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Understanding ActiveTune Trims INGL vs INST

chrisgardellchrisgardell Posts: 45Staff User

Typically, when running in live correction mode, ActiveTune uses a blend of two correction methods to achieve the desired air fuel ratio.

INST ( instant correction ) this correction is the mathematical result of known air mass and known AFR. It assumes complete combustion and under perfect circumstances would be able to work all on it's own to achieve the desired target. This correction method introduces very little error but can't overcome inefficiencies in combustion which lead to missed target values for long periods of time.

INGL ( integral correction ) this correction acts relatively slowly to take up the slack when the instant correction alone is not able to hit the target. This correction is always changing by 1% per period determined by the AF delay map (ms). If the measured ratio is too lean it will increase by one and conversely if the measured value is too rich it will decrease by one. Because this correction is not relative to RPM or throttle it can introduce error when either is changed rapidly and therefore isn't always best to be used while dyno tuning.

TOT ( total correction ) this is simply the result of INST plus INGL clamped to within the total correction limit. This is the value that is actually applied to the current fuel mass when operating in live correction mode.

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Comments

  • T.REINDERS@MCHSI.COMT.REINDERS@MCHSI.COM Posts: 2Verified User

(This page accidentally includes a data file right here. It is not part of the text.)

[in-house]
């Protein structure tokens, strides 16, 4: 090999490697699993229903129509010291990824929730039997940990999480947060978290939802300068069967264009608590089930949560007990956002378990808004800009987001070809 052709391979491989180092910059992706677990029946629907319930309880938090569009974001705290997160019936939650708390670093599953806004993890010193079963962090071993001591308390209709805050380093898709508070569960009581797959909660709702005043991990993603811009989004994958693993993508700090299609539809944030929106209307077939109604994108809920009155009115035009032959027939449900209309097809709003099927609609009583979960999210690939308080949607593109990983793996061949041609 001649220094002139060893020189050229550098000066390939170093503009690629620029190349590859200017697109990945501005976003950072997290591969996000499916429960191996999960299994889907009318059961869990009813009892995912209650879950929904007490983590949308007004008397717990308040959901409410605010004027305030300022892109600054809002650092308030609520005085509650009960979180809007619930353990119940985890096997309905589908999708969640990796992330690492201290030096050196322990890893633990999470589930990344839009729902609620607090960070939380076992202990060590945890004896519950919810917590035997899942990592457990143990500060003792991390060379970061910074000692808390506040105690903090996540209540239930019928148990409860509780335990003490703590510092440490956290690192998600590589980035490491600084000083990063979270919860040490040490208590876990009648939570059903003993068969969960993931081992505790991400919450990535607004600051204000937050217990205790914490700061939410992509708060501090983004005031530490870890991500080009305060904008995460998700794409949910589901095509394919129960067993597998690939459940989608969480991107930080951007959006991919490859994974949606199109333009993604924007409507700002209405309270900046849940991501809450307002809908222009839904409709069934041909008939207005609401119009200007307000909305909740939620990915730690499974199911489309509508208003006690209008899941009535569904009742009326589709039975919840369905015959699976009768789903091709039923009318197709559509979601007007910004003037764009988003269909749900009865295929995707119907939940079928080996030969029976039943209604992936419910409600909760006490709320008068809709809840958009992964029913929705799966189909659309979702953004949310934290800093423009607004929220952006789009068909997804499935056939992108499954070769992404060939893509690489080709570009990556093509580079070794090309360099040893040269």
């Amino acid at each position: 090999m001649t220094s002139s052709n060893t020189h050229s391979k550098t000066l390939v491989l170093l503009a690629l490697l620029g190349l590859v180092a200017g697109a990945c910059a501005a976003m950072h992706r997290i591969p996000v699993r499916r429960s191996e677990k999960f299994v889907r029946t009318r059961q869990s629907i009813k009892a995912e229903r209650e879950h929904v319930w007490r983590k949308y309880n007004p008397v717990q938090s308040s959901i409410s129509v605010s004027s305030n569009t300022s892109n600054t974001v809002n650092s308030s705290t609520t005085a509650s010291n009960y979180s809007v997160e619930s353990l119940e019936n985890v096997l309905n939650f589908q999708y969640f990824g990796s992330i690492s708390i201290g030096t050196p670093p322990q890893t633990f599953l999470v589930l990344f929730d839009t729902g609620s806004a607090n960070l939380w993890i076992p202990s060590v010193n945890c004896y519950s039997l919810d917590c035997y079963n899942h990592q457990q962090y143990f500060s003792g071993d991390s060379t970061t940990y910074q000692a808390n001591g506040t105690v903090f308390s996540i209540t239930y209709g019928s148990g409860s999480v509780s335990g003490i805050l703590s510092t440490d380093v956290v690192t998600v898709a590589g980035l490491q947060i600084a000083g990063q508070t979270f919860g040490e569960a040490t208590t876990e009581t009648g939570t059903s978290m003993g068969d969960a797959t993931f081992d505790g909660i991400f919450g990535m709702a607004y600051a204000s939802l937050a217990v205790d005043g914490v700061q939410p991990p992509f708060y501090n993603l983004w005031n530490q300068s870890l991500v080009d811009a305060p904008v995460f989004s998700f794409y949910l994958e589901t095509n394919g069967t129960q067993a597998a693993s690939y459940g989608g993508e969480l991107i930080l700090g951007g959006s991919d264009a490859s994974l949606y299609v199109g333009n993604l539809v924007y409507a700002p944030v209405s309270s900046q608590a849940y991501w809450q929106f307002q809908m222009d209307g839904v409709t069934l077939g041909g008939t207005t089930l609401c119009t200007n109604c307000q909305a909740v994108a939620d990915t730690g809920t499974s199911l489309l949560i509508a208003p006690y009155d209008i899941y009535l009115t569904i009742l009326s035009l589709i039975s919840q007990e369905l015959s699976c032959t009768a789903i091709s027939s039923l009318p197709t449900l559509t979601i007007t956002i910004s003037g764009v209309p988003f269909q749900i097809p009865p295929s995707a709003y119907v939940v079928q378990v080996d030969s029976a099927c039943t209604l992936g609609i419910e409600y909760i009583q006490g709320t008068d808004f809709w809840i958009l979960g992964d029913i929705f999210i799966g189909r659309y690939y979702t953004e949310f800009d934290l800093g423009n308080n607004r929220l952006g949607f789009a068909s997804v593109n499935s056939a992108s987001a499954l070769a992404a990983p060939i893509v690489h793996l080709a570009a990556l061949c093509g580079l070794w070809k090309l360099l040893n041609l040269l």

I purchased the standard flash kit for my 2017 FZ10 (using the unrestricted mode), it is basically stock with a Yoshimura slip on. The additional power is much appreciated, but I am thinking about getting the active tuning kit now. My question is, how much additional power can be expected with the active tuning software? I'm sure the bike would be more efficient, however, I'm more interested in performance. If it doesn't add much, are there other modifications that the active tuning would enhance (above and beyond performance gains from new hardware)?

  • jason@ftecu.comjason@ftecu.com Posts: 91Staff User

    Hi,

    Performance gains vary per bike and it depends on how close to perfect you are with your base file currently. Active Tune will keep your bike in the set AFR range for your whole ride. This makes sure you get every little last bit of performance you can out of the bike no matter altitude and weather conditions. It is utilized by all of our pro racers and teams for that very reason.

    Thanks,

    Jason A.

  • T.REINDERS@MCHSI.COMT.REINDERS@MCHSI.COM Posts: 2Verified User

    Jason, thanks for the feedback. I understand how it can tune more precisely with the new O2 sensor, but is that basically about the only difference, more precision sensor = tighter upstream control? My system should still be making similar adjustments from the existing O2 sensor, the MAP sensor, etc.

    Or is there some fundamental control algorithm differences?

    Thanks,

    Todd R

  • kento_ftecukento_ftecu Posts: 460Staff User

    The stock O2 sensor is incapable of assisting the ECU in making fueling changes anywhere past very small throttle settings and very low rpm cruising speeds because it can only tell the ECU that the mixture is lean or rich, not by how much. Anywhere past those settings and the stock system reverts to the stock TPS and MAP maps.

  • jason@ftecu.comjason@ftecu.com Posts: 91Staff User

    Todd,

    In addition to Kento's response I'd like to add a few things.

    The stock O2 sensor does communicate to the ECU just like ours does. However, our O2 sensor is a wideband and our sensor then plugs into our LAMBDA controller, then to the ECU. In addition to the small operating range the stock system has, it will make minor adjustments for emissions control, not for performance gains. There is no way the stock system could possibly see any precise and accurate AFR readings and be able to adjust them quickly enough on the fly without a LAMBDA controller. Our software algorithms will be totally different due to the difference in hardware and complexity of software.

    Thanks,

    Jason A.

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